New insights might help in preventing Type 2 diabetes
Q: I know people who have developed Type 2 diabetes who aren’t particularly overweight or sedentary. Does that mean anyone can get it? What can I do to make sure I don’t develop it? — Gracie R., Roanoke, Va.
A: That’s a great question — and there’s new research that’s helping to provide answers.
Type 2 diabetes starts either with the inability to use insulin properly or when your body doesn’t produce enough of it to regulate your blood sugar levels — even when it produces more insulin than normal. That can happen because of inflammation, changes in the gut biome and even exposure to antibiotics. Genetics may make you vulnerable, as do lifestyle choices, such as eating high-fat, overprocessed foods; being sedentary; and not getting enough good-quality sleep.
But the latest research shows that air pollution, which triggers bodywide inflammation and reduces insulin production, is also a risk factor, and it contributed to around 3.2 million new diabetes cases globally in
2016. Another recent study found that women who work more than 45 hours a week are
63 percent more likely to develop Type 2 diabetes than women who work 30-40 hours weekly. This probably is related to a chronic stress response that amps up inflammation, disrupts sleep and causes unhealthy eating schedules and choices.
Your best moves to avoid Type 2?
■ Get 7 to 8 hours of quality sleep nightly.
■ Maintain a healthy eating schedule, which includes seven to nine servings of produce daily.
■ Get at least 30 minutes of physical activity daily and try not to exercise in highly polluted air.
■ Install air filters at home.
■ If you work long hours and can’t curtail them, find time for daily meditation and physical activity to dispel stress and improve sleep quality.
So, there’s a lot that contributes to developing the disease and a lot you can do to avoid it. Don’t forget Dr. Mike’s tip: “Drinking four cups of coffee over the course of a day will reduce your risk of Type 2 diabetes by 50 percent!”
Q: I need to change several of my doctors because I changed jobs and my old doctors don’t take my new health insurance. What am I supposed to do? —- William C., Wooster, Ohio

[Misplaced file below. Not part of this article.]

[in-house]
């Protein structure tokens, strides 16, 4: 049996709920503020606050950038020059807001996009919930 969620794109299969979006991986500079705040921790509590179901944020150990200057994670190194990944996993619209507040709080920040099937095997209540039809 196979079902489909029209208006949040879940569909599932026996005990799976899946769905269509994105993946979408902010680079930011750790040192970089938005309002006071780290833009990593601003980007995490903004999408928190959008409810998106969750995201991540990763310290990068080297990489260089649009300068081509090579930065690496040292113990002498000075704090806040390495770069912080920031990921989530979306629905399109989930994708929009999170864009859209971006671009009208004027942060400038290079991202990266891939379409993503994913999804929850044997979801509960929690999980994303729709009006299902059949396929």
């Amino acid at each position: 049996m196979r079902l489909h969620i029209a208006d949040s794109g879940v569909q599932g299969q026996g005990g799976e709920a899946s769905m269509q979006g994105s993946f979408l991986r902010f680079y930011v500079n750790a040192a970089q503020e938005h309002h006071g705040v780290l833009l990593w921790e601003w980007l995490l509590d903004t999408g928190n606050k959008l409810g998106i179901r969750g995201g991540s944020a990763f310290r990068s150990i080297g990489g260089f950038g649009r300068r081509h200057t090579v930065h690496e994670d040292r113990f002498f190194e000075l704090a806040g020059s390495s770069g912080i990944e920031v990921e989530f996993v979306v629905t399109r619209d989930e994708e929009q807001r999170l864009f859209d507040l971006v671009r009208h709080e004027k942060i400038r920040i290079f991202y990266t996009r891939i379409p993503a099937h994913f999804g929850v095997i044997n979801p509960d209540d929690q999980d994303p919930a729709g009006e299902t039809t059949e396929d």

A: It’s a problem with today’s U.S. health care system, and no one seems to have an answer. A new, major British study that reviewed outcomes in 22 countries with different health care systems has found that staying with the same doctor(s) for a long period of time leads to better health and longevity and is better for the docs, too. But don’t worry, even though that was the conclusion, if you become your own best patient advocate, you will emerge from this change in doctors as a healthier you. Here’s how to do it:
No. 1: Specialization is increasing, so your GP’s job is offering important baseline health monitoring (annual physicals, vaccinations) and giving you referrals to specialists like cardiologists and orthopedic surgeons. The key is to have your medical records available to your new GP, and all your GP’s records available to any specialists, so they will know if you have health issues that affect their care of you. Your task: Have every doc give you both a digital and printed copy of your records; review them, and correct any mistakes. And make sure the doctors are communicating your records to one another digitally; it’s the best way to protect yourself from medical oversights when you change docs.
No. 2: The British research study mentioned that patients who stay with their docs for long periods of time had what they termed a “greater adherence to medical advice.” In other words, folks who move around from doc to doc are less likely to follow their doc’s advice. So act like a member of the care team from the start: Be an engaged patient, ask questions, be polite to the staff, show you care about quality care and you’ll get it.